Sunday, March 9, 2008

Afternoon at Kropotkinskaya

Here's a random post with some pictures I took on Thursday afternoon. Our Brownie troop (American Girl Scouts) met (well, was supposed to meet... more on that in a minute...) near Kropotkinskaya metro on Ostozhenka Street (a very famous street lined with beautiful, beautiful buildings). This neighborhood is teeming with history!

The sun was truly shining for the first time in weeks and I had to take pictures. After a doctor's appointment (my pneumonia is clearing up well), I stopped at Starbucks on the Old Arbat and then walked down Gogolevsky Bulvar to the Kropotkinskaya metro. The busy street is divided with a pretty pedestrian path down the middle; that's where my pictures began.

If you open the slide show to see it in full view, you'll also see my photo captions. Here, however, is a quick synopsis:
  • The monument of the soldier features horses swimming in water behind the boat. I forgot to write down the name of the war hero; sorry!
  • Note the wooden playground equipment; it's full of splinters and in disrepair, but isn't it cute??
  • The homes in this area are painted in such a variety of colors--and their trim is exquisite. Note all the moldings, carvings and contrast-color detailing. I think I'll do set of notecards featuring "windows of Moscow" for holiday gifts next year.
  • In warmer weather this pedestrian path is packed with artists selling their paintings.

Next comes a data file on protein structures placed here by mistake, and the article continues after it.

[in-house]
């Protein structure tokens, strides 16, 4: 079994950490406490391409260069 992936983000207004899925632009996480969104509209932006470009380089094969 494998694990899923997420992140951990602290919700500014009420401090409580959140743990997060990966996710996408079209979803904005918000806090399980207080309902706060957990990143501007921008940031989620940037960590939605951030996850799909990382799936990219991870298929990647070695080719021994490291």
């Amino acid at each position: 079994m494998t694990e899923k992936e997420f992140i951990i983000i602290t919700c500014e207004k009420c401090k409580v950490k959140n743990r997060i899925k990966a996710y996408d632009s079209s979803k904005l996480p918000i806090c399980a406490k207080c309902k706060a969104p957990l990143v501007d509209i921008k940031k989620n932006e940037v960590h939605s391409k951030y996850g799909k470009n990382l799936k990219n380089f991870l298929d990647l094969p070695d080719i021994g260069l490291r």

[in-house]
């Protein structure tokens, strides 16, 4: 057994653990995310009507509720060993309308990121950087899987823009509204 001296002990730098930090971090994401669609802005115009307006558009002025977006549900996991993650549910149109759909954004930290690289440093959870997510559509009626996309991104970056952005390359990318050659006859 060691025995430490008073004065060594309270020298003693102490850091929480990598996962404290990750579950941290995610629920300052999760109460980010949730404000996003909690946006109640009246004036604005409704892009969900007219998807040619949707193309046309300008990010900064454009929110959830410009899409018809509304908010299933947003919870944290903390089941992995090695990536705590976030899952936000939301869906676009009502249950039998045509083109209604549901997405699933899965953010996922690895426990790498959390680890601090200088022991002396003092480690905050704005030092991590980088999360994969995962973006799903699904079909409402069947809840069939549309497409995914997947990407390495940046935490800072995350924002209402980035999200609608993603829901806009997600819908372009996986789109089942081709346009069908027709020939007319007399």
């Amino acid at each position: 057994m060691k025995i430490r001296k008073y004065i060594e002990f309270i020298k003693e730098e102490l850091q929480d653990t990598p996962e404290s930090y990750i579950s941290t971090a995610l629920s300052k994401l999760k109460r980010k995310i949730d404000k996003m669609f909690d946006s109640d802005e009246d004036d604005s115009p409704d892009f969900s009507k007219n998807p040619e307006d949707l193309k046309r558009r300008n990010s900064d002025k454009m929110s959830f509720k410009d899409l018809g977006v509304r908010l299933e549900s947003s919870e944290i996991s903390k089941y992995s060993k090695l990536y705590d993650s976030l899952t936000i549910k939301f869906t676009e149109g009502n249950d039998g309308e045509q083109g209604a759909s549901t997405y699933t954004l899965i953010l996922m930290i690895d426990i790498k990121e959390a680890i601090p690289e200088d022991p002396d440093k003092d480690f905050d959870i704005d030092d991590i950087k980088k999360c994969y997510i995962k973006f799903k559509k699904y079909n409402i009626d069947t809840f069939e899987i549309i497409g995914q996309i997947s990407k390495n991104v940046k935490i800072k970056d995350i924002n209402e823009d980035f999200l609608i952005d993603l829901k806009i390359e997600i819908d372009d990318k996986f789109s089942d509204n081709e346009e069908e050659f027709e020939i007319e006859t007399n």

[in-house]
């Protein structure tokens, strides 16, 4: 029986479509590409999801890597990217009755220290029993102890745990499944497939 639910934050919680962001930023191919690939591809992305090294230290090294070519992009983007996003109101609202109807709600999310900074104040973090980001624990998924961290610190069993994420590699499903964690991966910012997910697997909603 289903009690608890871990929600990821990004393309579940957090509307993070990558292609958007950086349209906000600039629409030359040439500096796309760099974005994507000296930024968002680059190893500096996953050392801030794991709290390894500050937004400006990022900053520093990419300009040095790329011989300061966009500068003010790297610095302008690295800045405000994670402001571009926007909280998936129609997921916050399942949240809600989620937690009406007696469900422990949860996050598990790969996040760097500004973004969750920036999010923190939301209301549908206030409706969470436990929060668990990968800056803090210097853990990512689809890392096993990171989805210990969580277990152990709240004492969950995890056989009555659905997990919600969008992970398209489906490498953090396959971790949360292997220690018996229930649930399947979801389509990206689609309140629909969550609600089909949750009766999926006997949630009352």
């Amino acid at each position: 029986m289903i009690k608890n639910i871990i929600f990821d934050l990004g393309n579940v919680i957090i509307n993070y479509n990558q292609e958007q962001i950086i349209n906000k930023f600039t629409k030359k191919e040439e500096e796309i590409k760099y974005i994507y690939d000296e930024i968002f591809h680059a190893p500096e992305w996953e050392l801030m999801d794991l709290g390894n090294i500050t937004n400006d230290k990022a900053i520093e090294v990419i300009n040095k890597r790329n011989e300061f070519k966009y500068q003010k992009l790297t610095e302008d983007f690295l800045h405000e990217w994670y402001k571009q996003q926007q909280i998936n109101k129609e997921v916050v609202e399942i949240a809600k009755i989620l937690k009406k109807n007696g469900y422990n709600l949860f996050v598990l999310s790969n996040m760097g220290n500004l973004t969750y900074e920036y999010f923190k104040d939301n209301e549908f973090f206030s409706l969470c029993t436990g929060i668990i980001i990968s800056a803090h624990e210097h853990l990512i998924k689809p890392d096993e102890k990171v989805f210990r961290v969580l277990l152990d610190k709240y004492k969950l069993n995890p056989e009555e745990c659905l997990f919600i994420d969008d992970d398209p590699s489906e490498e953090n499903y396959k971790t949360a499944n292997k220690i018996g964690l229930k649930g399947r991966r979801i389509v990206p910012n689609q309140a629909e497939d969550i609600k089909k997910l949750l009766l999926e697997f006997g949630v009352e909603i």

• You then approach the subway stop; these shops before it are relatively new and it's convenient! You can see the domes of Christ the Saviour Cathedral in the background.
  • Then you see the cathedral. It was razed by Stalin the 1931 to make a statement about the role of religion in the USSR; the grounds then housed open-air swimming pools. The cathedral was rebuilt in the 1990's.
  • The marble from the destroyed cathedral was used to build the Kropotkinskaya metro station.
  • This intersection is always very busy; I'm not sure why traffic was so light that day!
  • The statue is of Engels. The old red building behind him is from the 17th century; it belonged to Fedor Golovin.
  • An Orthodox priest waits to buy ice cream. Russians eat more ice cream per capita than citizens of any other country--even during the cold winter months--and most people buy it from these outdoor kiosks.
  • The apothecary is called "Dr. Hundred Years." Most Russian stores have a sign above their doors with a no-frills statement of what they sell, for example: "Shoes;" "Children's Clothing;" "Medical Textbooks;" "Food."
The last thing I photographed was the pharmacy; how ironic... My phone then rang and Katya's teacher told me that she was ill and not able to come to Brownies. I rushed to the school and then brought her home. There are only five girls in the troop now and our meetings keep getting canceled because of illnesses and conflicting school vacations.


Rachael said...

Beautiful pictures! I hope I get to visit you again someday in Moscow!

Oh, and glad Katya was distracted enough by the return of her father, bearing surprises/gifts, that she's not mad at you forever! (I bet you're still dissappointed though.)

Annie said...

Another wonderful trip to Moscow. Weirdly I realize I feel though I were out looking at those houses without a proper coat on!! Or - eating ice cream in the winter. I LOVE Russian ice cream SO much. Nothing is as good, so no wonder Russians eat so much of it!

5Gustos said...

I just found your blog from peterspeapod. I'm glad I did! The kids and I are reading a book right now, titled "Ivan and the Moscow Circus". It's funny, but the character's little sister's name is Katya. I'll have to show these pictures to the kids and it will help to imagine the story setting in their heads. Thank you!